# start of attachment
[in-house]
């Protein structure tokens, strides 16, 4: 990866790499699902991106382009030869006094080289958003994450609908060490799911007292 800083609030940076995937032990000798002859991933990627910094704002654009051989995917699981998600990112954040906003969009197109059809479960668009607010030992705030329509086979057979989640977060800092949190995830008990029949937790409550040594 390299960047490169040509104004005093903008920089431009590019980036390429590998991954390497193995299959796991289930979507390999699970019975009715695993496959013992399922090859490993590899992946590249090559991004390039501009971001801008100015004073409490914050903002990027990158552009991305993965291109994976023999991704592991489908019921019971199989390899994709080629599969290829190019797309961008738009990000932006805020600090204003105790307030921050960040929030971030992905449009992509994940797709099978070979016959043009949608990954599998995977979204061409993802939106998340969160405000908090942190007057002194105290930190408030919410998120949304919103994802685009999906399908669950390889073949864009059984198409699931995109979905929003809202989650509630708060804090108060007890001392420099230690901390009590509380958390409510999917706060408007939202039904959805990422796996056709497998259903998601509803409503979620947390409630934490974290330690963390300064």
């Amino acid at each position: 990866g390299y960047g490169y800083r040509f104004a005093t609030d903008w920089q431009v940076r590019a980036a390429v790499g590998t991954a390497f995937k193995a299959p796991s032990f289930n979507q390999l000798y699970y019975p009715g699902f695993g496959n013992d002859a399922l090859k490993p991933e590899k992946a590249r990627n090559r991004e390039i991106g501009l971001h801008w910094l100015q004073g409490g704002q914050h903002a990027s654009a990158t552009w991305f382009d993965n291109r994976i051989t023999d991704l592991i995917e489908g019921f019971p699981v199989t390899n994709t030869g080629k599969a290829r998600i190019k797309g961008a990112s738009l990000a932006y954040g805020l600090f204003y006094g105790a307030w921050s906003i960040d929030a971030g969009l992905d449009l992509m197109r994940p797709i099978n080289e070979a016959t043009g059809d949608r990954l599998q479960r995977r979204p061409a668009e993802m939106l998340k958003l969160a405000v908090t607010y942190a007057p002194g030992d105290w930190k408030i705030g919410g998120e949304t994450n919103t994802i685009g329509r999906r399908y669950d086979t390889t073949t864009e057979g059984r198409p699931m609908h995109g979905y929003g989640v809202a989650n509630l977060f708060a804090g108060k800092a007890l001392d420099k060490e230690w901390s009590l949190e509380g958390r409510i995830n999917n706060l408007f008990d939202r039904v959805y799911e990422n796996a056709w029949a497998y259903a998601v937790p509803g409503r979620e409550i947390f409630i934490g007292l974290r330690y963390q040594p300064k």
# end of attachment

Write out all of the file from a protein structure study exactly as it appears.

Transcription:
[in-house]
């Protein structure tokens, strides 16, 4: 990866790499699902991106382009030869006094080289958003994450609908060490799911007292 800083609030940076995937032990000798002859991933990627910094704002654009051989995917699981998600990112954040906003969009197109059809479960668009607010030992705030329509086979057979989640977060800092949190995830008990029949937790409550040594 390299960047490169040509104004005093903008920089431009590019980036390429590998991954390497193995299959796991289930979507390999699970019975009715695993496959013992399922090859490993590899992946590249090559991004390039501009971001801008100015004073409490914050903002990027990158552009991305993965291109994976023999991704592991489908019921019971199989390899994709080629599969290829190019797309961008738009990000932006805020600090204003105790307030921050960040929030971030992905449009992509994940797709099978070979016959043009949608990954599998995977979204061409993802939106998340969160405000908090942190007057002194105290930190408030919410998120949304919103994802685009999906399908669950390889073949864009059984198409699931995109979905929003809202989650509630708060804090108060007890001392420099230690901390009590509380958390409510999917706060408007939202039904959805990422796996056709497998259903998601509803409503979620947390409630934490974290330690963390300064």
């Amino acid at each position: 990866g390299y960047g490169y800083r040509f104004a005093t609030d903008w920089q431009v940076r590019a980036a390429v790499g590998t991954a390497f995937k193995a299959p796991s032990f289930n979507q390999l000798y699970y019975p009715g699902f695993g496959n013992d002859a399922l090859k490993p991933e590899k992946a590249r990627n090559r991004e390039i991106g501009l971001h801008w910094l100015q004073g409490g704002q914050h903002a990027s654009a990158t552009w991305f382009d993965n291109r994976i051989t023999d991704l592991i995917e489908g019921f019971p699981v199989t390899n994709t030869g080629k599969a290829r998600i190019k797309g961008a990112s738009l990000a932006y954040g805020l600090f204003y006094g105790a307030w921050s906003i960040d929030a971030g969009l992905d449009l992509m197109r994940p797709i099978n080289e070979a016959t043009g059809d949608r990954l599998q479960r995977r979204p061409a668009e993802m939106l998340k958003l969160a405000v908090t607010y942190a007057p002194g030992d105290w930190k408030i705030g919410g998120e949304t994450n919103t994802i685009g329509r999906r399908y669950d086979t390889t073949t864009e057979g059984r198409p699931m609908h995109g979905y929003g989640v809202a989650n509630l977060f708060a804090g108060k800092a007890l001392d420099k060490e230690w901390s009590l949190e509380g958390r409510i995830n999917n706060l408007f008990d939202r039904v959805y799911e990422n796996a056709w029949a497998y259903a998601v937790p509803g409503r979620e409550i947390f409630i934490g007292l974290r330690y963390q040594p300064k």